Few figures in rock history are as controversial as Colonel Tom Parker.
The Dutch-born carny-turned-manager plucked Elvis Presley from obscurity and turned him into one of the biggest stars in history. But the two had an often-thorny relationship, and Parker’s business practices have been widely scrutinized and criticized over the years. He has been frequently accused of halting Presley’s career by refusing to let him tour overseas, relegating him to B-movie purgatory for much of the ’60s and sucking him dry as a Vegas lounge act rather than letting him flourish artistically.
In Baz Luhrmann‘s new Elvis biopic, out Friday, Tom Hanks portrays Parker as this kind of Machiavellian supervillain. And while Hanks’ bombastic performance is almost hilarious in its absurdity, his actions and motivations throughout the movie are fairly rooted in reality, according to biographers and former members of Parker and Presley’s entourage.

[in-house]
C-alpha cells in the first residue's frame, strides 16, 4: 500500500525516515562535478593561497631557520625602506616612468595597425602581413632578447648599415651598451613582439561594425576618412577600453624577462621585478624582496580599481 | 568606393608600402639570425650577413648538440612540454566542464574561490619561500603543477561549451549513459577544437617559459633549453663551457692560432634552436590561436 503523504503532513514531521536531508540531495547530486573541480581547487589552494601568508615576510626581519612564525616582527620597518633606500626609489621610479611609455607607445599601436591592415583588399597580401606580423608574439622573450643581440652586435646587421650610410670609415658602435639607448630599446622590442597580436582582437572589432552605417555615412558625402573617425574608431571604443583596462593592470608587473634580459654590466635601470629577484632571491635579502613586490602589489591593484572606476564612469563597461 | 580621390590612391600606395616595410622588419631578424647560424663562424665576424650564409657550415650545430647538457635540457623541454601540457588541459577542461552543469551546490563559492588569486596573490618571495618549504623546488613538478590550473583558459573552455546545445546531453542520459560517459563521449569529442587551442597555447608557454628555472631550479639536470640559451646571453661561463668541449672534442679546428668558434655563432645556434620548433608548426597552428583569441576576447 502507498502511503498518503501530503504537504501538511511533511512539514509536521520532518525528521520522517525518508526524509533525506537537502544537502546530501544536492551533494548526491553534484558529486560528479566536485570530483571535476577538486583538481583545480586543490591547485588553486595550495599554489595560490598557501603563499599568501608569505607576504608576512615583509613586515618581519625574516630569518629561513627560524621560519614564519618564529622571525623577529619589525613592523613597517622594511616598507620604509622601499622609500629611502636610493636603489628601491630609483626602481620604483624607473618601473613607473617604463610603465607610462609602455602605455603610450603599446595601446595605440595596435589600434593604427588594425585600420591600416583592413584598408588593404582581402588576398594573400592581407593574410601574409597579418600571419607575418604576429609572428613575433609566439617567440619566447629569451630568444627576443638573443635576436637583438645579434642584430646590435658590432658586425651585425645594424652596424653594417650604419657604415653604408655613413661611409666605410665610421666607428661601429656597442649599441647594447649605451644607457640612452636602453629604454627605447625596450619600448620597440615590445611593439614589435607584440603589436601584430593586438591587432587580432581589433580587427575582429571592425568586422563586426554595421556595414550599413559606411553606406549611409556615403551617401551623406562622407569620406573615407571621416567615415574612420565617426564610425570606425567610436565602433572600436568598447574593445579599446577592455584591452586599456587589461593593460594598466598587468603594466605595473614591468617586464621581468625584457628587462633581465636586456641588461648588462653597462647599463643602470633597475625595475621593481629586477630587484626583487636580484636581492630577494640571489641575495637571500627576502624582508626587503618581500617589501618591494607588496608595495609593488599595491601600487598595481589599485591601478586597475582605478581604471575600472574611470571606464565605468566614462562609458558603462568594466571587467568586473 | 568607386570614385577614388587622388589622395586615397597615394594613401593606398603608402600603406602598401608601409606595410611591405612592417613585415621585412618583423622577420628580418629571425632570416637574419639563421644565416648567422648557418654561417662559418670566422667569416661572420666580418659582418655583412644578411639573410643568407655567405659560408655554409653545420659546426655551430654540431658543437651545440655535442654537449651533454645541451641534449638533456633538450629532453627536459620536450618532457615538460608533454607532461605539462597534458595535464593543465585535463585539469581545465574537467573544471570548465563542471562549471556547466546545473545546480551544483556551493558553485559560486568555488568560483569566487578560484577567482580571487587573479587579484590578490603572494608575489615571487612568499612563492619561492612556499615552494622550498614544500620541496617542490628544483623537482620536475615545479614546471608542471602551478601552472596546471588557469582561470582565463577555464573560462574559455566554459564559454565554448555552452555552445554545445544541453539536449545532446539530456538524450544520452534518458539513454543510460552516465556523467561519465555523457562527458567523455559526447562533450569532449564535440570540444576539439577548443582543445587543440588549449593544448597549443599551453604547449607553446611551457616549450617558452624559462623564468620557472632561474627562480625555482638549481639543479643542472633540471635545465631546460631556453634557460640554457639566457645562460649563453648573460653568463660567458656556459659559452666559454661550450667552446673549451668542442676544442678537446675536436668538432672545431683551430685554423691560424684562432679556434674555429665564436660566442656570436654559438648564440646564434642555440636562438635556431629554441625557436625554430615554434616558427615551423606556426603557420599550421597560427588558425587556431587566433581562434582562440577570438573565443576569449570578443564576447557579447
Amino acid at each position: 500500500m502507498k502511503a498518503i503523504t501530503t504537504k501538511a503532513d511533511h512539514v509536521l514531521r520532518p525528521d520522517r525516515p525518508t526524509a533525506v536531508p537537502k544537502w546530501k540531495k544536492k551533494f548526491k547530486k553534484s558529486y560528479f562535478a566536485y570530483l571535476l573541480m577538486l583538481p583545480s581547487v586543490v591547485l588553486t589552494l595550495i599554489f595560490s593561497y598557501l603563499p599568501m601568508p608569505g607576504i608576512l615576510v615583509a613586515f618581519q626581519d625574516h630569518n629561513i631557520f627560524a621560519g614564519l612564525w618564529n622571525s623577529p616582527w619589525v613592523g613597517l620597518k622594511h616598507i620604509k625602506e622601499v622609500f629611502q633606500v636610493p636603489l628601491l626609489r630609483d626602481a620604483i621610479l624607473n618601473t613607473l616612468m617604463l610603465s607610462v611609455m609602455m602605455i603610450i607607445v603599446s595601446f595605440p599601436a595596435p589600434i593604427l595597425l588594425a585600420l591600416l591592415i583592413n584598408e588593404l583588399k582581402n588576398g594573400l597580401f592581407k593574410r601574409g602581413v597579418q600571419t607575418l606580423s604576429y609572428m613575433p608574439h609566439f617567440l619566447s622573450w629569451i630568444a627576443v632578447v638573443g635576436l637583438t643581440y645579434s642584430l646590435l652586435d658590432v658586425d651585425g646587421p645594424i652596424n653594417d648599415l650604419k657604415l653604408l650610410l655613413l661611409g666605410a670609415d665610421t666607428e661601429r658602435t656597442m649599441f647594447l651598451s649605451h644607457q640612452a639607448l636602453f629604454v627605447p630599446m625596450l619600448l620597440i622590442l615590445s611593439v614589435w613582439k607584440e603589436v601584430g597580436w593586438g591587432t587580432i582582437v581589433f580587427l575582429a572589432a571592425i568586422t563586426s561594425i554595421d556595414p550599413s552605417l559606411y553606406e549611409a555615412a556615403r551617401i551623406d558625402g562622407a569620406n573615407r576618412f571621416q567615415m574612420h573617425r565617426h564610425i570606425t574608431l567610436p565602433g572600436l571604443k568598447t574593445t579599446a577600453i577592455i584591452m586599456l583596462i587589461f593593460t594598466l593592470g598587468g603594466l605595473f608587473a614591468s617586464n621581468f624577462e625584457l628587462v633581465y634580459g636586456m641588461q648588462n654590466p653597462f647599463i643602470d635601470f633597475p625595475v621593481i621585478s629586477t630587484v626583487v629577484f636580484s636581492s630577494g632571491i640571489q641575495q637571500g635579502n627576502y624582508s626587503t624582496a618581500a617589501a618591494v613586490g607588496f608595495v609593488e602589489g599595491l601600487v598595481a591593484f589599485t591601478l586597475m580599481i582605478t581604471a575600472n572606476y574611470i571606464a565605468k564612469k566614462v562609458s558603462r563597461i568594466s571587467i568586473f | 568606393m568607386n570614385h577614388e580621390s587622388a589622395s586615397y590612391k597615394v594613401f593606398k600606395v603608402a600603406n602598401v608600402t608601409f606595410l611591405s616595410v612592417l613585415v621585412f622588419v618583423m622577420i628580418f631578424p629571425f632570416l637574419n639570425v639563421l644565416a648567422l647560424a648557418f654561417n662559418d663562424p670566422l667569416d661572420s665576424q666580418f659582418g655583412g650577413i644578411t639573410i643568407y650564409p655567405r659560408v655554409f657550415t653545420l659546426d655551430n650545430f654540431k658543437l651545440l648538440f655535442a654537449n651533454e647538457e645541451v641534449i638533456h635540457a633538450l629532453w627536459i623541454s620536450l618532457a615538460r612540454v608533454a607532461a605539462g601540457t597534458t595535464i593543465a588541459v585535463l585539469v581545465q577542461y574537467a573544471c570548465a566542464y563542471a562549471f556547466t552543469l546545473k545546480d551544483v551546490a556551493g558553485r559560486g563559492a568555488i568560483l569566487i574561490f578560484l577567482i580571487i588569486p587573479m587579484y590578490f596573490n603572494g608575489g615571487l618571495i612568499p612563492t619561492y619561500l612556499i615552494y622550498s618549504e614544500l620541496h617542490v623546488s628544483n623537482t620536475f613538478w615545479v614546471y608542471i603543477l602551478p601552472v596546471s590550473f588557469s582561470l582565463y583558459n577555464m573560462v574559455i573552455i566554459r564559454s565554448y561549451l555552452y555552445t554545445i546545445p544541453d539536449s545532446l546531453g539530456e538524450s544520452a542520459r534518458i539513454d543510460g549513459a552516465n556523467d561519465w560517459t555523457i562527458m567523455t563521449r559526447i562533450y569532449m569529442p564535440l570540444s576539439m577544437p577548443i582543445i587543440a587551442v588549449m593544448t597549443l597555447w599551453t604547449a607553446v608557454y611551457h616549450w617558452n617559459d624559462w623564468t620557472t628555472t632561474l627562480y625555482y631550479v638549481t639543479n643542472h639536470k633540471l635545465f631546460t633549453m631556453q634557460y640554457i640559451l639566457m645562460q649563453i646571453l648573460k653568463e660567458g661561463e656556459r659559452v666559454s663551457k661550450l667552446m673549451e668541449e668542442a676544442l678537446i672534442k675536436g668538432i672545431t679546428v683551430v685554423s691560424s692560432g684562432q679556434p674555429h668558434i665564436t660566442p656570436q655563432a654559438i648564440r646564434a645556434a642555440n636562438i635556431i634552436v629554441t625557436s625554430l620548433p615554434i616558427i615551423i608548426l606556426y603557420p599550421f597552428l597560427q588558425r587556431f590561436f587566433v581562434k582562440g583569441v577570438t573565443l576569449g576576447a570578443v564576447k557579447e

Born Andreas Cornelis van Kuijk in Breda, Netherlands, in 1909, Parker illegally emigrated to the United States at age 20, whereupon he changed his name and assumed a new identity. (A popular but completely unsubstantiated theory suggests Parker fled Breda after killing the wife of a greengrocer.) He got his start as a carnival worker before entering the music business, taking on clients such as the crooner Gene Austin and country singers Eddy Arnold, Hank Snow and Tommy Sands. Parker also assisted Louisiana governor Jimmie Davis on his campaign, and for his efforts he received the honorary title of “Colonel.”